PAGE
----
Re: [OAUTH-WG] [Technical Errata Reported] RFC7636 (6179)

Benjamin Kaduk <kaduk@mit.edu> Tue, 02 June 2020 04:00 UTC

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Date: Mon, 1 Jun 2020 21:00:25 -0700
From: Benjamin Kaduk <kaduk@mit.edu>
To: Dmitry Khlebnikov <dmitry.khlebnikov@rea-group.com>
Cc: Naveen Agarwal <na@ohauth.com>, Rifaat Shekh-Yusef <rifaat.s.ietf@gmail.com>, "n-sakimura@nri.co.jp" <n-sakimura@nri.co.jp>, oauth <oauth@ietf.org>, RFC Errata System <rfc-editor@rfc-editor.org>
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Subject: Re: [OAUTH-WG] [Technical Errata Reported] RFC7636 (6179)
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Hi Dmitry,

Thanks for clarifying the motivation.
I think it's shifted my stance a bit, to lean more towards classifying as
"editorial" (in that the protocol in the RFC itself is not affected) with
status of "Hold for document update".

-Ben

On Tue, Jun 02, 2020 at 12:32:48AM +0000, Dmitry Khlebnikov wrote:
> Naveen,
> 
> My concern with that section is that it provides misleading information about salting and that was the primary reason I was recommending to remove it.  However, knowing that we cannot amend what was already released as RFC (Unfortunately, somehow I missed the discussion in 2014 when I could have influenced that part), even if we make an errata saying that this part of the RFC is not applicable and one should not even think about applying a salt to a single unique hash the number of people confused and not being aware of the errata is going to be significant. Still, I think it is the right thing to do for those who are seeking for the information.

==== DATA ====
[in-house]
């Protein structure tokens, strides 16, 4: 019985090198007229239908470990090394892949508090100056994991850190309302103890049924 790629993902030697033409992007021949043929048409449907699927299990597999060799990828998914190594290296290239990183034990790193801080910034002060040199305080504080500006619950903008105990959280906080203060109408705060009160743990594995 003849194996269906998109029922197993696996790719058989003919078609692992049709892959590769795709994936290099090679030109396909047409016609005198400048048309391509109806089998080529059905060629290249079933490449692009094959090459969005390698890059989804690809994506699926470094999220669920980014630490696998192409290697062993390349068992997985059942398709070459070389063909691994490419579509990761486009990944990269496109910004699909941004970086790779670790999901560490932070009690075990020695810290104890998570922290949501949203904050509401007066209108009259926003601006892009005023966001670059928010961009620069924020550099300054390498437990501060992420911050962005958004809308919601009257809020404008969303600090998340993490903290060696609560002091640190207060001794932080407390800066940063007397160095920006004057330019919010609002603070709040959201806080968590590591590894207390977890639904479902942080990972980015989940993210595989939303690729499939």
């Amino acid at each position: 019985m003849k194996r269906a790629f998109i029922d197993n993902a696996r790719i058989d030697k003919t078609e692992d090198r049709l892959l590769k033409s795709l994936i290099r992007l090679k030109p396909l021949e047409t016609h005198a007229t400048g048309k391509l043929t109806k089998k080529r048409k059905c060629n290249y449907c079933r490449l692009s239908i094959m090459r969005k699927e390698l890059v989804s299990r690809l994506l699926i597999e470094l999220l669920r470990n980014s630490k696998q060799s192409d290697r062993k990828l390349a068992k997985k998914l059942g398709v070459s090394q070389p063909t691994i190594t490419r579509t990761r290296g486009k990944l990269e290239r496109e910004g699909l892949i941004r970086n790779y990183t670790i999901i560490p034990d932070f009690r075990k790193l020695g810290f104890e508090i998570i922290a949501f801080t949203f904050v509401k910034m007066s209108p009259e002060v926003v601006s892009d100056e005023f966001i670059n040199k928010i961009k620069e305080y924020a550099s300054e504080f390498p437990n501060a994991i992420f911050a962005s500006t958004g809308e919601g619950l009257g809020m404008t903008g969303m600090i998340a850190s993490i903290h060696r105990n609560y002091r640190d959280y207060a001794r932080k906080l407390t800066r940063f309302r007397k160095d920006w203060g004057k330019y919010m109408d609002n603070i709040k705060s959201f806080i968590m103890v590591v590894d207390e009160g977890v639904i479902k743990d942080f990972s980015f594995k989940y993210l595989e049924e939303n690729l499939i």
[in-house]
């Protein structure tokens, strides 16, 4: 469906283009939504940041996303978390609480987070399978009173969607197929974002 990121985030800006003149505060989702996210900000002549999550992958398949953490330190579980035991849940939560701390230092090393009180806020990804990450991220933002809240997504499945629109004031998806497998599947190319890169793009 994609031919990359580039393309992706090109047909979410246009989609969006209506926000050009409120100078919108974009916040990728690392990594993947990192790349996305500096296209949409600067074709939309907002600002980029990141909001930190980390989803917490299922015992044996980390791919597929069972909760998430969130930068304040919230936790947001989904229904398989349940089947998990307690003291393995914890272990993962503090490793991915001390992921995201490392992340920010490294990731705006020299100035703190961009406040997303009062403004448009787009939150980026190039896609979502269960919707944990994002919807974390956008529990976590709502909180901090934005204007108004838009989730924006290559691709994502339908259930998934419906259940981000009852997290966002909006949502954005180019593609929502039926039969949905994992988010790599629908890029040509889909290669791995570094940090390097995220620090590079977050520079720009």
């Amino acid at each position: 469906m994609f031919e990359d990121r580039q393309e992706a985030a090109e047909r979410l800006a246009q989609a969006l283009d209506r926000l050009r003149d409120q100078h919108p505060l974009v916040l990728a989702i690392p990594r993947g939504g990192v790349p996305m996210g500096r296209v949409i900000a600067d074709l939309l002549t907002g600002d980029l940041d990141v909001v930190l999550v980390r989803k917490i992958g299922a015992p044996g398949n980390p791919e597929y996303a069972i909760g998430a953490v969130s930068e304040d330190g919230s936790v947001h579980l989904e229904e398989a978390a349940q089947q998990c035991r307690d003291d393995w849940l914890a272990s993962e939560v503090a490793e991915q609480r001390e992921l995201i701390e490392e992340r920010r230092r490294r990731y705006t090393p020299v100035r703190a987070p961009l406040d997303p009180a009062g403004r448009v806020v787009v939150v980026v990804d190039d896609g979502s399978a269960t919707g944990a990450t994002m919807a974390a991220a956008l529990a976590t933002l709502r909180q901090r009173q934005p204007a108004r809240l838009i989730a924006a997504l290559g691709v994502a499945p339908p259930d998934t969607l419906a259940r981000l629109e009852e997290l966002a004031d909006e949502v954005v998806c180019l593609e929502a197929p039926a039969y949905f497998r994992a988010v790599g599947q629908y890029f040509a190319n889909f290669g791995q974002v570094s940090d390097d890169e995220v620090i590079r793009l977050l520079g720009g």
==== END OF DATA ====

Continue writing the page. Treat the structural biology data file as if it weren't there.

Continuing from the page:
> 
> What prompted me to write it up (the request for errata) was that in a week I had several people approaching me in regard to this RFC and asking for advice (I am a Senior Security Adviser for one of Australia's largest realestate advertising platforms).  This coupled with the overall misunderstanding of salting (a techique against rainbow tables) and peppering (a technique to protect hashes from bruteforcing once the dataset is exfiltrated) of hashes pushed me to reach out.
> 
> --
> Dmitry Khlebnikov
> Senioe Security Adviser // REA Group
> +61 428 425291
> 
> ________________________________________
> From: Naveen Agarwal <na@ohauth.com>
> Sent: Tuesday, 2 June 2020 03:47